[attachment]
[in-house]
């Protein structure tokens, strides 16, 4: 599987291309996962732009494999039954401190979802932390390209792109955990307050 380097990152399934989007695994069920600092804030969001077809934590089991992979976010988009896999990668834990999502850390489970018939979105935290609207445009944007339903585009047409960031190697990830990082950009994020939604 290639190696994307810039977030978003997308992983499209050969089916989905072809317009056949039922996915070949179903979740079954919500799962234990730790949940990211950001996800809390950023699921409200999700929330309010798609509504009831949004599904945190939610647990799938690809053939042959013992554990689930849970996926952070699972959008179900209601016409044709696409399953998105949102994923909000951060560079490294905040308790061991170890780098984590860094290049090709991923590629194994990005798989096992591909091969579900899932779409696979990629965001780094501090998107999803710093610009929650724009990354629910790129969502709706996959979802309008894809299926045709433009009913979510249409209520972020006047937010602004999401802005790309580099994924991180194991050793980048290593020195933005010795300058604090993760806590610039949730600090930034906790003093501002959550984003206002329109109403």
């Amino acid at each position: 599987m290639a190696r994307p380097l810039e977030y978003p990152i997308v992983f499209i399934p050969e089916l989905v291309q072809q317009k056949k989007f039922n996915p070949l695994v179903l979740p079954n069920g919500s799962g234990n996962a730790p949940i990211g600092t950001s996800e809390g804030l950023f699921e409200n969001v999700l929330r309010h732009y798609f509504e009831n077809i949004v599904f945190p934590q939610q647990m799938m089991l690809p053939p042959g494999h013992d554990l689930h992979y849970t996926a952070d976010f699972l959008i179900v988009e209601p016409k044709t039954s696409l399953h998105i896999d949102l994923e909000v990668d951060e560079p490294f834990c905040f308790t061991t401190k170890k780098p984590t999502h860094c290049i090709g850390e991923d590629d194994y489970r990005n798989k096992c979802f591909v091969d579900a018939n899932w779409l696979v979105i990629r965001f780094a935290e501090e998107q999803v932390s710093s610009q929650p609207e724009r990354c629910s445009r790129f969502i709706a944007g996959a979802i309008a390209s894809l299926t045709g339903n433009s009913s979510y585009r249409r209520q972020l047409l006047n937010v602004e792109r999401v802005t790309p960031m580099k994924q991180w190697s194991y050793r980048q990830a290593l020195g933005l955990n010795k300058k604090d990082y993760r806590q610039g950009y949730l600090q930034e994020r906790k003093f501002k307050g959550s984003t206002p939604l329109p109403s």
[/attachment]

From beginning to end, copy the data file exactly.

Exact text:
[in-house]
């Protein structure tokens, strides 16, 4: 599987291309996962732009494999039954401190979802932390390209792109955990307050 380097990152399934989007695994069920600092804030969001077809934590089991992979976010988009896999990668834990999502850390489970018939979105935290609207445009944007339903585009047409960031190697990830990082950009994020939604 290639190696994307810039977030978003997308992983499209050969089916989905072809317009056949039922996915070949179903979740079954919500799962234990730790949940990211950001996800809390950023699921409200999700929330309010798609509504009831949004599904945190939610647990799938690809053939042959013992554990689930849970996926952070699972959008179900209601016409044709696409399953998105949102994923909000951060560079490294905040308790061991170890780098984590860094290049090709991923590629194994990005798989096992591909091969579900899932779409696979990629965001780094501090998107999803710093610009929650724009990354629910790129969502709706996959979802309008894809299926045709433009009913979510249409209520972020006047937010602004999401802005790309580099994924991180194991050793980048290593020195933005010795300058604090993760806590610039949730600090930034906790003093501002959550984003206002329109109403």
């Amino acid at each position: 599987m290639a190696r994307p380097l810039e977030y978003p990152i997308v992983f499209i399934p050969e089916l989905v291309q072809q317009k056949k989007f039922n996915p070949l695994v179903l979740p079954n069920g919500s799962g234990n996962a730790p949940i990211g600092t950001s996800e809390g804030l950023f699921e409200n969001v999700l929330r309010h732009y798609f509504e009831n077809i949004v599904f945190p934590q939610q647990m799938m089991l690809p053939p042959g494999h013992d554990l689930h992979y849970t996926a952070d976010f699972l959008i179900v988009e209601p016409k044709t039954s696409l399953h998105i896999d949102l994923e909000v990668d951060e560079p490294f834990c905040f308790t061991t401190k170890k780098p984590t999502h860094c290049i090709g850390e991923d590629d194994y489970r990005n798989k096992c979802f591909v091969d579900a018939n899932w779409l696979v979105i990629r965001f780094a935290e501090e998107q999803v932390s710093s610009q929650p609207e724009r990354c629910s445009r790129f969502i709706a944007g996959a979802i309008a390209s894809l299926t045709g339903n433009s009913s979510y585009r249409r209520q972020l047409l006047n937010v602004e792109r999401v802005t790309p960031m580099k994924q991180w190697s194991y050793r980048q990830a290593l020195g933005l955990n010795k300058k604090d990082y993760r806590q610039g950009y949730l600090q930034e994020r906790k003093f501002k307050g959550s984003t206002p939604l329109p109403s």